An international team of researchers from Australia and the United Kingdom claims to have discovered the strongest evidence ever found for obesity and depression, according to a study published yesterday quoted by Xinhua and taken over by Agerpres.
Studies at the University of South Africa (UniSA) and University of Exeter (UK) show that the mental effects of obesity can lead to depression.
Scientists analyzed medical data from 48,000 British patients diagnosed with depression compared with information from a control group of 290,000 people.
Elin Hypponen, principal research associate at UniSA, said her team uses the genome approach in this study. "We have separated the psychological component of obesity from the effects of obesity-related health problems through the use of genes associated with a higher body mass index (BMI) but with low risk of disease, such as diabetes," Elina explained yesterday. .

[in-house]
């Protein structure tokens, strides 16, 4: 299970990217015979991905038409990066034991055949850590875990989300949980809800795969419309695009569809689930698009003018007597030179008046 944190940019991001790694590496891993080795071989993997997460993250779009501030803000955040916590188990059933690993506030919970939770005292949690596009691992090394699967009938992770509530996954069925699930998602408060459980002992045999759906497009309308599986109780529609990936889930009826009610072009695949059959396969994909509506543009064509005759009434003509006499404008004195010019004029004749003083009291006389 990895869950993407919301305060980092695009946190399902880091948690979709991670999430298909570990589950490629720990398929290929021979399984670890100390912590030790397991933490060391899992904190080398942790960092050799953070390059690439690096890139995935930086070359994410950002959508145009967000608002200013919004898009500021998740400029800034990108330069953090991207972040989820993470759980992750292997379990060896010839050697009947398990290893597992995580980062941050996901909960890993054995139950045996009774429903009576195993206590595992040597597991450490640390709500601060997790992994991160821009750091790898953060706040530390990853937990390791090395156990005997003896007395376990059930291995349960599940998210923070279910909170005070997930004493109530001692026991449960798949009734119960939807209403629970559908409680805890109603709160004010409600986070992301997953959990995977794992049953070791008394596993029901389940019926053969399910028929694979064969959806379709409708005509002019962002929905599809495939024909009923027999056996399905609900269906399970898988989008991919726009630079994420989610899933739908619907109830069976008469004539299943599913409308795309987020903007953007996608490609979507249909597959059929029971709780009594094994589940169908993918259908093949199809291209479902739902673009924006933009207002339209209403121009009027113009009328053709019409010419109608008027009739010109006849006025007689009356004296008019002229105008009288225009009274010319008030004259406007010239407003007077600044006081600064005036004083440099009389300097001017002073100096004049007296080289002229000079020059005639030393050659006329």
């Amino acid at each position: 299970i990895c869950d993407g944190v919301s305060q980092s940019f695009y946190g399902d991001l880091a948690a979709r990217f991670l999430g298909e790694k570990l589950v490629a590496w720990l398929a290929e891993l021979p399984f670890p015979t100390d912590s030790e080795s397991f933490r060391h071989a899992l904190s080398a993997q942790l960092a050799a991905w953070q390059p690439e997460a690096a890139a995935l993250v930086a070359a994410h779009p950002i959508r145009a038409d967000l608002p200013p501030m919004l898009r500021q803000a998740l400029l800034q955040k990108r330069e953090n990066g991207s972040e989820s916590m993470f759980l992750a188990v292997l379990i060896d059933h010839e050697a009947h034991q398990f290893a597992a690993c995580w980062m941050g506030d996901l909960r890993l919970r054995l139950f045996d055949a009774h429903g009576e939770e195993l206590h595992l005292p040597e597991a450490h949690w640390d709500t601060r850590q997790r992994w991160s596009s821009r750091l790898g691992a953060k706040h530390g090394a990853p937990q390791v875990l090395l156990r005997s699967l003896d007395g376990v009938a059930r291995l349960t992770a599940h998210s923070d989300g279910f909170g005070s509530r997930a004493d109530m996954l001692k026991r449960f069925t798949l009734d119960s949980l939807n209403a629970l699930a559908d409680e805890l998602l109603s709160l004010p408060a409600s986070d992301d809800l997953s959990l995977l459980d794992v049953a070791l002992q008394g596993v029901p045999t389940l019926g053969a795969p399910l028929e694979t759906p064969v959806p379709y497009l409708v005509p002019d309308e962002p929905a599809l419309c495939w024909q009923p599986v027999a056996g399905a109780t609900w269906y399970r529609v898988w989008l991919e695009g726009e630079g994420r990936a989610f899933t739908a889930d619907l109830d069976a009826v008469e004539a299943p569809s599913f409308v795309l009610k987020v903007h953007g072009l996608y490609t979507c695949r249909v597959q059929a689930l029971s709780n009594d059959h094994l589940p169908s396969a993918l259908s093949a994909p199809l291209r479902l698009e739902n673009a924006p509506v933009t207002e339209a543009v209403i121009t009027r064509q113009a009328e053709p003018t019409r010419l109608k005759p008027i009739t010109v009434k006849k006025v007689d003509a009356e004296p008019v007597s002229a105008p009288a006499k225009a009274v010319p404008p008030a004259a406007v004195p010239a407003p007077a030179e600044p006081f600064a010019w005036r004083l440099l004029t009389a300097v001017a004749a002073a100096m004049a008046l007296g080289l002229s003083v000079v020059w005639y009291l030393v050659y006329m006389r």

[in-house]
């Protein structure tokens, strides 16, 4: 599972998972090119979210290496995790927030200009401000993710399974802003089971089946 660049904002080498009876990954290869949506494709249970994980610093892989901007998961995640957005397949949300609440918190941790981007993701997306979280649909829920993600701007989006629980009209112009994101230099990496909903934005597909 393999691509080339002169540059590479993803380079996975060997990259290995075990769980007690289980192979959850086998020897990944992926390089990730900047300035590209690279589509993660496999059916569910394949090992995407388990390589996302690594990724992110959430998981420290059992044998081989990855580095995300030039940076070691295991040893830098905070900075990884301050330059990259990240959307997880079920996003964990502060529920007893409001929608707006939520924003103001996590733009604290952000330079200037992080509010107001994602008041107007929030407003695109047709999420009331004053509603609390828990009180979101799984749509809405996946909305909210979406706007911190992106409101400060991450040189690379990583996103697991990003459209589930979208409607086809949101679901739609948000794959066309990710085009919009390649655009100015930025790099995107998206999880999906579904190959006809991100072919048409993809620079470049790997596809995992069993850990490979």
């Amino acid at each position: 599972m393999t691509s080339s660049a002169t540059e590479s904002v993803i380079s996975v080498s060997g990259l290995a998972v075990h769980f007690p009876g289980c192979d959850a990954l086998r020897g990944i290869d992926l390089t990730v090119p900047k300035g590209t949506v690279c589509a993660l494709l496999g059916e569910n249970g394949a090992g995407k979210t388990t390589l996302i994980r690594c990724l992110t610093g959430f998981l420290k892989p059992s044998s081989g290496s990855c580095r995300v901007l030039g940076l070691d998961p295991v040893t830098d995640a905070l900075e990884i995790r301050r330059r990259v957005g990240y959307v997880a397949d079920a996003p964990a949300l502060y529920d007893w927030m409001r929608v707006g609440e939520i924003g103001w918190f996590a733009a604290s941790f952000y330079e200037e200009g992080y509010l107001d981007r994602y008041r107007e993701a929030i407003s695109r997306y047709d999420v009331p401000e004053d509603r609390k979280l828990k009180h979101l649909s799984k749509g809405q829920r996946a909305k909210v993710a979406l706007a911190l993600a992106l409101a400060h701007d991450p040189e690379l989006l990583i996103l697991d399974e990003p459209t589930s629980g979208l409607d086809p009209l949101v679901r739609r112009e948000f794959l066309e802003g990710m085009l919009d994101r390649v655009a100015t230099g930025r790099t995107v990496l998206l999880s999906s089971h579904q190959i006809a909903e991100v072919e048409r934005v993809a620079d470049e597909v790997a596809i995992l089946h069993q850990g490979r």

"These genes have proven to be deeply related to depression, such as those associated with higher BMI and diabetes, which suggests that overweight can lead to depression with and without associated health problems, especially for women," the researcher added.
"The current global obesity epidemic is very worrying. Our study shows that overweight not only increases the risk of chronic illnesses such as cancer and cardiovascular disease, but can also lead to depression," Hipponen said.
A person is obese if he weighs more than 20% than it is perfect.
According to the Australian Institute of Health and Welfare (AIHW), nearly two thirds of Australians 2014-2015. The year was overweight or obese.
Surprisingly, researchers have found that very poor men have a higher risk of developing depression than women with low weight or normal men.